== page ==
Only after I had the schedule in my hands did it occur to me that I don't have any classes on the schedule next semester because I'LL BE ON SABBATICAL.

Happy dance! Right there in the office!

Thursday, September 22, 2011

Rethinking grading methods (again)

Coming up for air after completing one paper-grading frenzy and before beginning the next, I encounter yet another reason to reconsider the way I grade papers. For a few years now I've been collecting drafts, suggesting changes, and grading essays electronically, but now a post over at Quackademic makes me wonder whether I need to rethink the whole process.

I know why I started commenting and grading electronically: because I can type faster than I can write and students can't read my handwriting. (Not that I blame them--half the time I can't read my own handwriting.) When I write out comments longhand, I spend a lot of time outside of class interpreting those comments for my befuddled students, explaining, for instance, that the word that looks like "vile" is actually "nice."

But maybe that's not a bad thing. As Quack points out, an important element of writing instruction is "having meaningful discussion about their writing and the writing process." Am I missing out on opportunities for face-to-face discussion when I insert comments into Word documents and send them back via e-mail?

Quackademic also raises another important question: are students reading our comments? Sometimes I'll write up extensive comments suggesting that a draft needs major revision--when a student misunderstands the assignment, doesn't know the difference between summary and analysis, is ignorant of MLA citation, or has butchered the draft so badly that not much can be salvaged--and then the student fails to read my comments until the paper is just about due. I get these frantic e-mails saying "I can't possibly do this much work on my paper before tomorrow morning!"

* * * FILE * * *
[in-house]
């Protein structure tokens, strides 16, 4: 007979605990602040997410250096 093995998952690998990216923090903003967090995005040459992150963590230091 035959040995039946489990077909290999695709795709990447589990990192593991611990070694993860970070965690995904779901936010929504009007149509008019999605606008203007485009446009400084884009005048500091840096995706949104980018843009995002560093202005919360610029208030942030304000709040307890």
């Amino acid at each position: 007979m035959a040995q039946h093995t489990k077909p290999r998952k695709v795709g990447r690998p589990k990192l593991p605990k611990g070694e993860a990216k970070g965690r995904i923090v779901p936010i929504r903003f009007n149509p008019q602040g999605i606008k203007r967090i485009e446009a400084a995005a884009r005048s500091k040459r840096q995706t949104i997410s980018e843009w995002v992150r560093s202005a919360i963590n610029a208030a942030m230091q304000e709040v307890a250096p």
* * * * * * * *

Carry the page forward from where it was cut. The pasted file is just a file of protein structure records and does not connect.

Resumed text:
Of course the obvious response is, "Then you should have started last week when I sent you my suggestions." I wonder, though, whether it's easier for a student to ignore comments received electronically than those that appear hand-written in bold red ink in a paper shoved right in front of the student's face in class. Or, better yet, make students pick up their papers in person in my office and discuss their revision strategies face-to-face.

Electronic comments are just a whole lot easier--for me. But are they better for my students? Are they the best way to engage students in learning?

I don't know...and right now I don't have time to think about it because that big pile of papers isn't going to grade itself.